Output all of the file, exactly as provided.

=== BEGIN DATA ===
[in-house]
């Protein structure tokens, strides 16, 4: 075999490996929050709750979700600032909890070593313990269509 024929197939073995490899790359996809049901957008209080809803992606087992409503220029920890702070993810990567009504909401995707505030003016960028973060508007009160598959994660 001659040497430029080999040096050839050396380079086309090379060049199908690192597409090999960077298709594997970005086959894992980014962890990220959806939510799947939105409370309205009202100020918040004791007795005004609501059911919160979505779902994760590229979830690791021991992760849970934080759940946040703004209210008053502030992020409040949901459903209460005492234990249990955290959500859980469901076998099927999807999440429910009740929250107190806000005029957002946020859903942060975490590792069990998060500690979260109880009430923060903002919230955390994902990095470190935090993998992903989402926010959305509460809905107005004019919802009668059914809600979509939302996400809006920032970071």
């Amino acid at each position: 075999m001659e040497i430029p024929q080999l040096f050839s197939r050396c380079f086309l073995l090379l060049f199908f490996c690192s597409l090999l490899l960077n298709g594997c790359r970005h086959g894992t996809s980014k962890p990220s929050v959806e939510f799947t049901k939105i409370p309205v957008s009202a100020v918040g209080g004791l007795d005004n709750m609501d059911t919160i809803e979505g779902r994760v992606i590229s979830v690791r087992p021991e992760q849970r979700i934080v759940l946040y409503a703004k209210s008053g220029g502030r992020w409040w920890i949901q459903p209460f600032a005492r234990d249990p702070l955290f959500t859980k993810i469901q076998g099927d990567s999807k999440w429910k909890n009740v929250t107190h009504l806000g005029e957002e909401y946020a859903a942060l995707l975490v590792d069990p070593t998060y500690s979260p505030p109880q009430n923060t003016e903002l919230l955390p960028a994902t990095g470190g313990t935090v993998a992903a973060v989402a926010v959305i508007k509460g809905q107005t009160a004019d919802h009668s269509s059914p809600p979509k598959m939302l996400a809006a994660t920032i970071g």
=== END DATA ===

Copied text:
[in-house]
């Protein structure tokens, strides 16, 4: 075999490996929050709750979700600032909890070593313990269509 024929197939073995490899790359996809049901957008209080809803992606087992409503220029920890702070993810990567009504909401995707505030003016960028973060508007009160598959994660 001659040497430029080999040096050839050396380079086309090379060049199908690192597409090999960077298709594997970005086959894992980014962890990220959806939510799947939105409370309205009202100020918040004791007795005004609501059911919160979505779902994760590229979830690791021991992760849970934080759940946040703004209210008053502030992020409040949901459903209460005492234990249990955290959500859980469901076998099927999807999440429910009740929250107190806000005029957002946020859903942060975490590792069990998060500690979260109880009430923060903002919230955390994902990095470190935090993998992903989402926010959305509460809905107005004019919802009668059914809600979509939302996400809006920032970071």
């Amino acid at each position: 075999m001659e040497i430029p024929q080999l040096f050839s197939r050396c380079f086309l073995l090379l060049f199908f490996c690192s597409l090999l490899l960077n298709g594997c790359r970005h086959g894992t996809s980014k962890p990220s929050v959806e939510f799947t049901k939105i409370p309205v957008s009202a100020v918040g209080g004791l007795d005004n709750m609501d059911t919160i809803e979505g779902r994760v992606i590229s979830v690791r087992p021991e992760q849970r979700i934080v759940l946040y409503a703004k209210s008053g220029g502030r992020w409040w920890i949901q459903p209460f600032a005492r234990d249990p702070l955290f959500t859980k993810i469901q076998g099927d990567s999807k999440w429910k909890n009740v929250t107190h009504l806000g005029e957002e909401y946020a859903a942060l995707l975490v590792d069990p070593t998060y500690s979260p505030p109880q009430n923060t003016e903002l919230l955390p960028a994902t990095g470190g313990t935090v993998a992903a973060v989402a926010v959305i508007k509460g809905q107005t009160a004019d919802h009668s269509s059914p809600p979509k598959m939302l996400a809006a994660t920032i970071g």